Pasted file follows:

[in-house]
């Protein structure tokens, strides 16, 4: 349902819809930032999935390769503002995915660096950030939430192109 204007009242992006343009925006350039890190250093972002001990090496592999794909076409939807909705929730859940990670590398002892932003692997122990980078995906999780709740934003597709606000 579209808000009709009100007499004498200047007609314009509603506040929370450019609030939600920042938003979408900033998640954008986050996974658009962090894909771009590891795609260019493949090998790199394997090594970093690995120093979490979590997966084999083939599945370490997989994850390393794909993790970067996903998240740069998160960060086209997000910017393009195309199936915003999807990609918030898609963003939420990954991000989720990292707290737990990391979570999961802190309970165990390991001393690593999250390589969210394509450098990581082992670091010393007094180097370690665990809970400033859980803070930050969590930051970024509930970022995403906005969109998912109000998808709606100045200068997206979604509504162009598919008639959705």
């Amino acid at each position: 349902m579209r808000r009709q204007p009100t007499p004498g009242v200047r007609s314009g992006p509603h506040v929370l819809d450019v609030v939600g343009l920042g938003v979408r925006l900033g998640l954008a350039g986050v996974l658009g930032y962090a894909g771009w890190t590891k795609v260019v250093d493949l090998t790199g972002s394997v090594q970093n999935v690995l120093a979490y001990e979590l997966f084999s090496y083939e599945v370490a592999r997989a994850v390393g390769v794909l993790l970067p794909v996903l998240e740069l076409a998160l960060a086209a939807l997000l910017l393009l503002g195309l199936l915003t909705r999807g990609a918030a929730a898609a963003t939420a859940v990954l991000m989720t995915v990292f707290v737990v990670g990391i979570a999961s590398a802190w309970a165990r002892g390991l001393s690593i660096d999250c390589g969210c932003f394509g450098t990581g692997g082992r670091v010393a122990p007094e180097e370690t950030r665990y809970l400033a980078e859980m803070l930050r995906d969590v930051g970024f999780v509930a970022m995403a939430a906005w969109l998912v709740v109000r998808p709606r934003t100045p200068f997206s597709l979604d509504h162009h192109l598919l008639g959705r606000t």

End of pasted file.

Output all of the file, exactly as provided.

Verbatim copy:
[in-house]
């Protein structure tokens, strides 16, 4: 349902819809930032999935390769503002995915660096950030939430192109 204007009242992006343009925006350039890190250093972002001990090496592999794909076409939807909705929730859940990670590398002892932003692997122990980078995906999780709740934003597709606000 579209808000009709009100007499004498200047007609314009509603506040929370450019609030939600920042938003979408900033998640954008986050996974658009962090894909771009590891795609260019493949090998790199394997090594970093690995120093979490979590997966084999083939599945370490997989994850390393794909993790970067996903998240740069998160960060086209997000910017393009195309199936915003999807990609918030898609963003939420990954991000989720990292707290737990990391979570999961802190309970165990390991001393690593999250390589969210394509450098990581082992670091010393007094180097370690665990809970400033859980803070930050969590930051970024509930970022995403906005969109998912109000998808709606100045200068997206979604509504162009598919008639959705």
């Amino acid at each position: 349902m579209r808000r009709q204007p009100t007499p004498g009242v200047r007609s314009g992006p509603h506040v929370l819809d450019v609030v939600g343009l920042g938003v979408r925006l900033g998640l954008a350039g986050v996974l658009g930032y962090a894909g771009w890190t590891k795609v260019v250093d493949l090998t790199g972002s394997v090594q970093n999935v690995l120093a979490y001990e979590l997966f084999s090496y083939e599945v370490a592999r997989a994850v390393g390769v794909l993790l970067p794909v996903l998240e740069l076409a998160l960060a086209a939807l997000l910017l393009l503002g195309l199936l915003t909705r999807g990609a918030a929730a898609a963003t939420a859940v990954l991000m989720t995915v990292f707290v737990v990670g990391i979570a999961s590398a802190w309970a165990r002892g390991l001393s690593i660096d999250c390589g969210c932003f394509g450098t990581g692997g082992r670091v010393a122990p007094e180097e370690t950030r665990y809970l400033a980078e859980m803070l930050r995906d969590v930051g970024f999780v509930a970022m995403a939430a906005w969109l998912v709740v109000r998808p709606r934003t100045p200068f997206s597709l979604d509504h162009h192109l598919l008639g959705r606000t």